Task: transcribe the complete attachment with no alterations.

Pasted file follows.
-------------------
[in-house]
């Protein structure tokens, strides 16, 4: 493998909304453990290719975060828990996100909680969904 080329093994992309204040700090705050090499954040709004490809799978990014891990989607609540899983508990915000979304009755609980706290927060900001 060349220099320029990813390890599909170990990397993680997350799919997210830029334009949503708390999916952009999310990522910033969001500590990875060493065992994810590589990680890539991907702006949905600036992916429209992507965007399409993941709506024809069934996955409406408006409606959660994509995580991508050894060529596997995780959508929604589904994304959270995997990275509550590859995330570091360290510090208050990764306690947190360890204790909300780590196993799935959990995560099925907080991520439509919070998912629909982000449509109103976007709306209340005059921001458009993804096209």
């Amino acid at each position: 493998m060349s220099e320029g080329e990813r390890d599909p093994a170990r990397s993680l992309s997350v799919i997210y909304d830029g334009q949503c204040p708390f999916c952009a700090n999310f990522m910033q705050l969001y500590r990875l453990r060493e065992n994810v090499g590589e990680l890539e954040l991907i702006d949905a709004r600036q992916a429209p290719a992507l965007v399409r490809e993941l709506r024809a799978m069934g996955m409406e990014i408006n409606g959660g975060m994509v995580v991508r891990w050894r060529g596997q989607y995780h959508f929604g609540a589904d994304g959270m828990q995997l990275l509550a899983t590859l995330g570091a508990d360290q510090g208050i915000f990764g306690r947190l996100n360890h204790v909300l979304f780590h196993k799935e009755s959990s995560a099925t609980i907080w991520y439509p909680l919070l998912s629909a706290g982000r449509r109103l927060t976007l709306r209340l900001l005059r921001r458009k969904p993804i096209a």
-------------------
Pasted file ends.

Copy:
[in-house]
């Protein structure tokens, strides 16, 4: 493998909304453990290719975060828990996100909680969904 080329093994992309204040700090705050090499954040709004490809799978990014891990989607609540899983508990915000979304009755609980706290927060900001 060349220099320029990813390890599909170990990397993680997350799919997210830029334009949503708390999916952009999310990522910033969001500590990875060493065992994810590589990680890539991907702006949905600036992916429209992507965007399409993941709506024809069934996955409406408006409606959660994509995580991508050894060529596997995780959508929604589904994304959270995997990275509550590859995330570091360290510090208050990764306690947190360890204790909300780590196993799935959990995560099925907080991520439509919070998912629909982000449509109103976007709306209340005059921001458009993804096209």
């Amino acid at each position: 493998m060349s220099e320029g080329e990813r390890d599909p093994a170990r990397s993680l992309s997350v799919i997210y909304d830029g334009q949503c204040p708390f999916c952009a700090n999310f990522m910033q705050l969001y500590r990875l453990r060493e065992n994810v090499g590589e990680l890539e954040l991907i702006d949905a709004r600036q992916a429209p290719a992507l965007v399409r490809e993941l709506r024809a799978m069934g996955m409406e990014i408006n409606g959660g975060m994509v995580v991508r891990w050894r060529g596997q989607y995780h959508f929604g609540a589904d994304g959270m828990q995997l990275l509550a899983t590859l995330g570091a508990d360290q510090g208050i915000f990764g306690r947190l996100n360890h204790v909300l979304f780590h196993k799935e009755s959990s995560a099925t609980i907080w991520y439509p909680l919070l998912s629909a706290g982000r449509r109103l927060t976007l709306r209340l900001l005059r921001r458009k969904p993804i096209a």